Sing C. Chew, The Recurring Dark Ages: Ecological Stress, Climate Changes, and System Transformation. Alta mira Press: Lanham, MD, 2007.
This is the second in a trilogy. It follows the publication in 2001 of the author's World Ecological Degradation: Urbanization, and Deforestation, 3000 BC - AD 2000 and it precedes the 2008 appearance of the third in the series, Ecological Futures: What History Can Teach Us. Doctor Chew is co-editor of the journal, Nature and Culture, and the scholarly theme of this book on the Dark Ages is consonant with the vital sector of academic research into civilizational history. I highly recommend this book to ISCSC members. Moreover, the author lists in his bibliography the key works of Andr? Gunder Frank, an ISCSC member we all know, and the indefatigable, irrepressible, invaluable David Wilkinson, whom we all love.
The subtitles of this book on the Dark Ages pretty much say it all: "Ecological Stress, Climate Changes, and System Transformation." Chew's text provides exhaustive analysis wim empirical measures of what might be categorized as "environmental factors." He matches these with historical phenomena such as the invention of metallurgy; the diffusion of currency; the manufacture of pottery, jewelry and glass; the utilization of weaponry; and general types of state organization paired with cultural expression. The creativity of this scholarship, I mink, is in how the author links various and well-known topics to more opaque data from scientific sources and blends both to forge a comprehensive view of the interaction between nature and civilization. In his introduction (xvi) he states that "history is theory and theory is history." This is his justification for identifying three major Dark Ages in the human experience that are recognized in civilizational perspectives but opens the door to add some innovative matching of cultural dimensions to ecological data. I think the author succeeds in showing the interrelation of socioeconomic eclipse with environmental events.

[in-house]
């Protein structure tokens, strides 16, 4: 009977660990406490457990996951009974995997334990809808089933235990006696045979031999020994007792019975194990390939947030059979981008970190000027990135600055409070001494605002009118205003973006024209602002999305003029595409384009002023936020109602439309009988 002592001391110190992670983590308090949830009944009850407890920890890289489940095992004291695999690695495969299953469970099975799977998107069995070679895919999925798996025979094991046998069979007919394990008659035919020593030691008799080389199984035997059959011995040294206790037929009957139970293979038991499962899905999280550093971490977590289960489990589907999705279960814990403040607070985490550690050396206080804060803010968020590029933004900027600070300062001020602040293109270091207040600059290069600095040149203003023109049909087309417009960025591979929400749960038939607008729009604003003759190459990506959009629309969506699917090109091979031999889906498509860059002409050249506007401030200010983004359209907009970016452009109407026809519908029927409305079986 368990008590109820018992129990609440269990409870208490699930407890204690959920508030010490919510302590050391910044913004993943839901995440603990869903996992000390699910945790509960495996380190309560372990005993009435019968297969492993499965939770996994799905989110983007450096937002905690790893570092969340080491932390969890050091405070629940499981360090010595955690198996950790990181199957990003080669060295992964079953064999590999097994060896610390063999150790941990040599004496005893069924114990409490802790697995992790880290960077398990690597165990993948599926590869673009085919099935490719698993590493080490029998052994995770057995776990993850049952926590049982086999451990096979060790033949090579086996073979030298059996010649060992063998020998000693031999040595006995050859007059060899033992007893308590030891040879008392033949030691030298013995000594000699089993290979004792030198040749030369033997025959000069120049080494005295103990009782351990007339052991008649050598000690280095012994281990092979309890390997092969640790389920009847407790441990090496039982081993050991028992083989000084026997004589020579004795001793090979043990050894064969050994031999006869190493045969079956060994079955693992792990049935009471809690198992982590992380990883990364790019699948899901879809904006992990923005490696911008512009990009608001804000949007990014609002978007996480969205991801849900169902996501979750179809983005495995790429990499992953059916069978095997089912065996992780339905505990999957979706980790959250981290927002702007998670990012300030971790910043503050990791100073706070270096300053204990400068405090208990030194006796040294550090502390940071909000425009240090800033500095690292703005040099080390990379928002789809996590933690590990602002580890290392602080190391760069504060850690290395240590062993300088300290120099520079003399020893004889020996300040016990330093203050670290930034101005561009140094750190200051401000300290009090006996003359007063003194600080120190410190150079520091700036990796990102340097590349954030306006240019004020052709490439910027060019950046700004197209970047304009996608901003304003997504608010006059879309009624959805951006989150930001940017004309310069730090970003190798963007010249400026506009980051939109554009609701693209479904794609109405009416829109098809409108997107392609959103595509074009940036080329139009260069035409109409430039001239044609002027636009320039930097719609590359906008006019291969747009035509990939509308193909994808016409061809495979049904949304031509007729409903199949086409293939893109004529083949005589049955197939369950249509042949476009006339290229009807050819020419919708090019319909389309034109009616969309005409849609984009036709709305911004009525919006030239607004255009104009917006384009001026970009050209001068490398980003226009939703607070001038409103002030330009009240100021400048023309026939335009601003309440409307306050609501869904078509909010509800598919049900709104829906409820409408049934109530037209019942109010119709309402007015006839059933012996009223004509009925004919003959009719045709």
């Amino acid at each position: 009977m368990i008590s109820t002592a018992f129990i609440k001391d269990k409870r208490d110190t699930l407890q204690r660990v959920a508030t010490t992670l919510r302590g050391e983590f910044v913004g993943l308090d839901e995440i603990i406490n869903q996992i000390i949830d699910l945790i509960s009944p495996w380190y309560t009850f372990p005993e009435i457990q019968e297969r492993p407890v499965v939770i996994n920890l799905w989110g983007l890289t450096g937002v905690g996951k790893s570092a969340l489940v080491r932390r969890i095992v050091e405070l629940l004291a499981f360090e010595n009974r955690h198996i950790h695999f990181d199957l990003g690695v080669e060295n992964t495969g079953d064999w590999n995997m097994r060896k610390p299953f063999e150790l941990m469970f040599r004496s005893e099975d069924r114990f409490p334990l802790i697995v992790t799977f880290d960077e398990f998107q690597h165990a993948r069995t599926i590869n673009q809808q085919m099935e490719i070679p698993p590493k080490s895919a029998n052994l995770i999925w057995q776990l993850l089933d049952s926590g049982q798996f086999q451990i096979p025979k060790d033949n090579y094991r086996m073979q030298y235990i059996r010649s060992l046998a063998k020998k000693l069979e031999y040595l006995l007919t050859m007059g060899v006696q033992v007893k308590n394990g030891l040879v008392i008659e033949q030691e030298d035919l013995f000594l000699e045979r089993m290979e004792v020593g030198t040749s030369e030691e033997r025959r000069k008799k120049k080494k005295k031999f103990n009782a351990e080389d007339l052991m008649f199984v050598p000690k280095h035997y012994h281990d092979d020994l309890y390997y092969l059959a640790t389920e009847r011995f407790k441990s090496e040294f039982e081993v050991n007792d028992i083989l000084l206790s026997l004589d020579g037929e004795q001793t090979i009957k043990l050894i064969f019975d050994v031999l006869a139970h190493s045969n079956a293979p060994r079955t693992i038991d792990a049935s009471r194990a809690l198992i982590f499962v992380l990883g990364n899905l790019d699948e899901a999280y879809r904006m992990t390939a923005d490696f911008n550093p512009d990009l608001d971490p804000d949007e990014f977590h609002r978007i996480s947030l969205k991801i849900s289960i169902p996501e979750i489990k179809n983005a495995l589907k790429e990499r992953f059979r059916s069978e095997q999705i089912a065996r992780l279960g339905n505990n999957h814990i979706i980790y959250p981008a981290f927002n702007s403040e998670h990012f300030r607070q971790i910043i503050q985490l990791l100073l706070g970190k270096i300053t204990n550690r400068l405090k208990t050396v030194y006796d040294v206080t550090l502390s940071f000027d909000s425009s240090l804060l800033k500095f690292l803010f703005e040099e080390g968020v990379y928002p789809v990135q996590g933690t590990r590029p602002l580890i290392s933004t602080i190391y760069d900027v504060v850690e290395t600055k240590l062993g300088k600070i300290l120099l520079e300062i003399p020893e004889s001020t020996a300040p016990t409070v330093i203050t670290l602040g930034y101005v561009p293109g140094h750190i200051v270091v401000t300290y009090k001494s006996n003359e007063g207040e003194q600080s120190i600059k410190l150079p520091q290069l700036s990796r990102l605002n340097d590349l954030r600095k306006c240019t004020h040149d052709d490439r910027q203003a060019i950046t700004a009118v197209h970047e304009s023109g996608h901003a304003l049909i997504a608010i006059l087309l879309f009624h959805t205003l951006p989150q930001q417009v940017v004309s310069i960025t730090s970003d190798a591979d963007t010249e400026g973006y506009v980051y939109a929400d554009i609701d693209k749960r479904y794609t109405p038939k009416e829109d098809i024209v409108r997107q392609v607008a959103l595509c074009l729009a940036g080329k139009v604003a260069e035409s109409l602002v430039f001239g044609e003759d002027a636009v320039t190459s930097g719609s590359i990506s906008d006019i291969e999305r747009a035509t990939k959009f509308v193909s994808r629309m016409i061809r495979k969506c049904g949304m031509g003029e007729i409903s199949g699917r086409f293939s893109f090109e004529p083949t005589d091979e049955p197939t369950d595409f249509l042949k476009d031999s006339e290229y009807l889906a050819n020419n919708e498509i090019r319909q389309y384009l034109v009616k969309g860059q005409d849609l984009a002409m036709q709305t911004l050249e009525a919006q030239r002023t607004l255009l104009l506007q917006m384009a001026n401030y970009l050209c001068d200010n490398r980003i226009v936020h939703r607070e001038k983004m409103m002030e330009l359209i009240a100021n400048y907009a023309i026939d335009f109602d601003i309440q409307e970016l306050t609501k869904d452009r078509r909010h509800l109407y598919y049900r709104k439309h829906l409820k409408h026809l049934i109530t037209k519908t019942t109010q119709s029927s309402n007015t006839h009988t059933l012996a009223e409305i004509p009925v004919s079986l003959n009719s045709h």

An example of his analytical methodology is delivered early on (26ff) where he explores the unavailability of materials for pottery creation as the chief explanation for a decline in pottery's quality in Egypt as well as in Mesopotamia after 3200 BC. While Braudel (2001) is cited for tying causality to the invention of the potter's wheel in Mesopotamia, Chew points out that Egypt did not use the potter's wheel until around 2600 BC. Why then the simultaneous decline? Chew suggests on Page 27 that "trade disruption with the natural resource-producing hinterland areas . . . (caused by depressed ecological conditions...) forced the skirting of pottery design." He engages in similar analysis about textiles in the Fertile Crescent, both linen and wool. Copper and tin come under like scrutiny. He cites his earlier book that analyzed the use of timber and wood in order to underscore his point: trade in such items across various territories with different civilizations can be affected by change in only one of the termini. Thus, he reasons, simultaneous decline in quality or production of trade items is often caused by simple ecological factors in one region that reverberate like sound waves to a larger ambit. Let it be added that Chew does not make ecological change the sole cause of such decline, but rather describes how material resources in supply and demand provoke cultural, socioeconomic and ultimately civilizational change.
In two places, the author provides lists of the Dark Ages of world civilization. He cross-lists archeological data to substantiate his linkages to climatic effects that are not man-made. The first list on page 41 is accompanied by Table 3.3 on page 54. A digested version of his tables is found in Chapter 6 (Table 6.1, page 174), where three Dark Ages are listed. Two occur in the Bronze Age: 2200-1700 BC, mostly in the Fertile Crescent; and 1200-700 BC, in the Mediterranean, simultaneous with the migration of the "Sea Peoples. …